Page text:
The Parliament of Birds

Caw, caw—I hear you,
Clawing through the frosty sky,
pale blue above this eastern suburb.

Rooks and crows mark the migrations
and the cold first tinkerings
of their welcomed Winter.

The rivers here will not freeze
nor will we grow too cold in our homes,
cocooned in central heating, battened in duvets:

But the gospel oak is riven and the birds
chant requiems over the city in which
we sought to shut out fear.

They fly eastwards to Essex,
old witch country, commutered now,
but still too dark at night.

On the wing over Epping, circling
the storied Parliament of Birds,
they lobby coldly, exchanging iniquities.

If you walk too near there in session
Black Rod, white lie, magpie appears
to test you on your knowledge or your fears:

“Shoo, shoo, I’m not scared of you” you say,
or with more care than courage
“Hello, Sir, where’s Madam?”

About you, there are no passwords,
only jeers.

Shod, not Shoddy

Wordsmith, shoe my poem–

solder thoughts to the

point of my pen;

rivet words

row by row until they’re


melt emotions and

anneal them into

something new and less



shoe my poem fit to

strike sparks off

long hard roads.

A Question of Sport

When did love become a game?

Of two halves? Four quarters?

Five sets? Five days like a

Test Match? Is there a

referee, and is that person

impartial? Do I have to

suck an orange at half-time?

Are there training-camps? With

sit-ups and rabbit-jumps and

biometric measurements? Is it

something the unsporty are

excluded from? Can I be

penalized, sin-binned, cited?

Is there video-evidence, replays? Is

punishment retroactive? Might I be

banned? Permanently

prevented from playing?

Hang on, have I ever been

shown the rules? And

wasn’t I supposed to just enjoy

taking part?

Dead Air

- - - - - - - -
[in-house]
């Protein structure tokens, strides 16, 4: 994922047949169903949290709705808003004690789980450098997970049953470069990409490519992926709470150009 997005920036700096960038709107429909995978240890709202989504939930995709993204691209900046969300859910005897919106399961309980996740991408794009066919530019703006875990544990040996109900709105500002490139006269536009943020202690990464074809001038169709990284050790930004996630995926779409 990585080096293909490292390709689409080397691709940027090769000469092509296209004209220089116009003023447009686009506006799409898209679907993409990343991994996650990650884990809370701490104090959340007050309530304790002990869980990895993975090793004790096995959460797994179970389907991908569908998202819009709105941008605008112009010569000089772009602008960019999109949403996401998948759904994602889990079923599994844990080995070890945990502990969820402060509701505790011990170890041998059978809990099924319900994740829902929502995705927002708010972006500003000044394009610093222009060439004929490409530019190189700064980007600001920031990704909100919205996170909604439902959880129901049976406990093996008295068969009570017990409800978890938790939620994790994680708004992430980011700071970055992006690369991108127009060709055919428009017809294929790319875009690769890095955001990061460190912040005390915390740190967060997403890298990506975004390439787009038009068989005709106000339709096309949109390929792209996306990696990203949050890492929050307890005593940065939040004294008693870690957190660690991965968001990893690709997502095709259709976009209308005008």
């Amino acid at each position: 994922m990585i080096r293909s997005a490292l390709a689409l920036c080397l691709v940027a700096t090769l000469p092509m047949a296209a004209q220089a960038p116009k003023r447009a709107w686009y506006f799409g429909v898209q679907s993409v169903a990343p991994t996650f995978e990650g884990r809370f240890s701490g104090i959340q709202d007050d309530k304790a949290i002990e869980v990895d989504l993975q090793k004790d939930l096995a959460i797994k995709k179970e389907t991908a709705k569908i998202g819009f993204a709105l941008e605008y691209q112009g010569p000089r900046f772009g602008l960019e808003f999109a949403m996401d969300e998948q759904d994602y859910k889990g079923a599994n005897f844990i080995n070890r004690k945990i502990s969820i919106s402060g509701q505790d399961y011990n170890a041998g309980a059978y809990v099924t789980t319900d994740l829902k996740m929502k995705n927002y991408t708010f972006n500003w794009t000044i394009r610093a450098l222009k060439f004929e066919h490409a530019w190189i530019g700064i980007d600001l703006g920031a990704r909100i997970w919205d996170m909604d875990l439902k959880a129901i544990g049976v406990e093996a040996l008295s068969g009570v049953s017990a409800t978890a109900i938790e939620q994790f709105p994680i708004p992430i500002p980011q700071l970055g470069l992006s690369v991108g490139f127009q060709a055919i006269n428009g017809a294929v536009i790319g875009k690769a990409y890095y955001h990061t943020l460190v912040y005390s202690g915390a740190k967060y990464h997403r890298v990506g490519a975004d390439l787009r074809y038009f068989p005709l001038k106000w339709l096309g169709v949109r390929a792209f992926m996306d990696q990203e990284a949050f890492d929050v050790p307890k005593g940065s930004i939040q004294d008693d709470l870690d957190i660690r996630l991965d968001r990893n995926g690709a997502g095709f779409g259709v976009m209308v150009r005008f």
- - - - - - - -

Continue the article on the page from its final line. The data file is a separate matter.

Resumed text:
I love the absolute silence of a Sound Stage

before 7 when I have to

stumble to find the working lights,

open my script and see pictures,

people moving in space, stories

unrolling like Sinbad’s carpet,

thoughts popping, feeding on the

dead air and the faint smell of

old movies.

Summer, Almost

Soft insistent rain summons smells of

tarmac and roses

dampened dust and delphinium

to the court of

shortlived Summer

uncomfortably compressed between

three cavorting cousins

hope decline and death

determined to deceive them

just once with an

intimation of eternity.


Tiredness is a driverless tank

careering across nomansland

firing at random,

reloaded by the ghosts of the

shocked-dead crew, their aim

better than when they were

alive, their targets sadly

not always combatants.


Care is a pantechnicon

packed so tight its

axles creak, bulging with

big deeds and tiny kindnesses, the

cracks stuffed with sacrifices,

burying the boxes at the bottom,

tight-taped,  unlabelled, wherein

impatience, irritation,

exhaustion, fear, despair are

close hidden, not

wanted on the voyage.

The Great When

When will it be, the

great When? In which

month, which season,

which year?

Will the body be

fit for purpose when

when arrives? Will it

welcome when with the

pleasure of a glass well-filled,

liking the lack of

who, or will it

slap when’s face with why



“And….” brings background into motion

“…action” cues actors into a busy,

hopefully realistic street-scene, the

boom-swinger alert to the

shadows cast by late-afternoon sun, the

grips alive to the stuttery pace of

people through a crowd, the crew

taut, patrolling their beats, the

clock, like the sun, running down, then the

sardonic eyes of the sound man meet mine,

inviting my ears to savour the

sonics of an imcoming plane.

I call “Cut” and the curses begin,

black looks cast up at the

slender tube glinting in the sun now setting:

actors sigh, background resets, we

begin again, while all I can think of is

couples holding hands that bit tighter,

children awed breaching cloud,

business to be done, sunset deferred, whilst
I find I cannot curse something I

wish I were aboard.

The Shared Stars

The shared stars all shine on this

moonless night, their patterns

old friends from hours spent in the

handkerchief garden of  boyhood, the

cold metal rim of

primitive binoculars still

imprinted round my eyes.